Ecological wood burning in your garden. How do you get started?

The paper manual comes with your device, but you can find helpful instructional videos here. To learn how to work with your new addition to the garden, the basic instructions are sufficient. After a few times stoking up with good wood you will certainly get the hang of it. A few tips & tricks are always useful.


This outdoor stove is different: new, ecological and technically ingenious. It's logical that you still have questions, and you're not alone! Below are the most common questions. Don't hesitate to contact Jackie with all your questions!

Chimney cap?

We have been asked several times whether a cap on the chimney is needed for rain: No, is the answer. This is because the rain doesn't fall in the burning fire, but into the buffer of hot air around the firebox. There are holes in the bottom plate so that the water can evacuate.

Does the window stay clean?

Smoke may deposit onto the window at times of less clean burning, eg. when your firelighters are almost burnt out and the sticks in the wood supply are just catching fire. In principle, this should soon be over. The flames then burn away these sooty deposits again. When the fire goes out, after your firing, the smouldering ash can also create a grey haze. You can easily wipe this away with the window brush when your stove has cooled down completely.

Troubleshooting: flames in your wood supply

In Jackie's case, the fire burns at the bottom of the wood supply and basically the flames are always drawn sideways into the stove. But sometimes, after stoking fire for a while without any problems, you still get flames looking for a way out along the top of the wood supply. This is usually accompanied by smoke development.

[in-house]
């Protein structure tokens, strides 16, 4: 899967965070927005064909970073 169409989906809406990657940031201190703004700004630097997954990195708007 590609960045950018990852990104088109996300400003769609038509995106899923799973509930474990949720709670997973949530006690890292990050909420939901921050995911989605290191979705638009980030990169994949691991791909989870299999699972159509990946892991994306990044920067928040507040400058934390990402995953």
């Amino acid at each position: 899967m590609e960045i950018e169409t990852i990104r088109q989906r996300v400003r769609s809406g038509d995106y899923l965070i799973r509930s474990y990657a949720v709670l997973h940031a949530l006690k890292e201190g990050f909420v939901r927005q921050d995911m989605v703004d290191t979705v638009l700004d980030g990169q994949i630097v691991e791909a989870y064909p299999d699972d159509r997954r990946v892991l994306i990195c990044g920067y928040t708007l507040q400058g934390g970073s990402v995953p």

If you get fire in the wood supply immediately on lighting, the air flow through the stove is clearly not working. This can be remedied by placing the firelighters at the very end of the ash tray when lighting. That way, the fire burns immediately in the centre of the stove.

Wood that is too thick

The undersides of the sticks must be allowed to burn up completely to sink into the wood supply. If the wood is too thick, the fire will not reach the core, causing the stick to just stand and sooner or later clog the wood supply. It can temporarily help to put more wood in the wood supply. That way you increase the speed of air pulling into the stove, and the flame doesn't get a chance to rise to the top. Avoid this altogether by firing with thinly split wood from the start.

Wood that is too dry

Wood can be too wet, but also too dry. Briskly dry wood burns intensely on the outside, but the inside has no time to burn up, so the stick does not sink, and you get a lot of smouldering charcoal, which impedes a good air supply. As a result, the fire no longer finds its way into the stove, and starts burning in the wood supply. 

So wood that is below 10% humidity basically burns too fast. You get a 'dusty' combustion and thus higher particulate emissions. Manufacturers of new generation indoor stoves, for instance, also always advise against firing very dry wood. A moisture percentage of 13% is considered ideal. 

So it is best not to let your wood get too dry by storing it indoors. It is better not to buy kiln-dried wood, which is often under 10%. It is best to store your wood outside in a windy spot in the garden, but even then the weather has a big influence on the humidity. So there is no harm in checking your wood with a moisture meter when splitting. You can buy one via this link .

Straighten out a warped situation?

Once the cores of too-dry or too-thick wood have piled up in the ashtray, you can no longer burn them away. It is best to put the fire out to empty the ash drawer.

Troubleshooting: temperature remains too low

If the thermometer does not reach the target 250°C, this may have several causes. We assume that the thermometer is positioned next to the logo.

Wood that is too wet

When wood is too wet (more than 20% moisture), the fire will waste too much energy evaporating that moisture, and not enough heat will be generated.

More and thinner wood

When more sticks burn at once, you create a bigger fire. So you can boost the fire by arranging slightly more thin sticks side by side in the wood supply, without really cramming.

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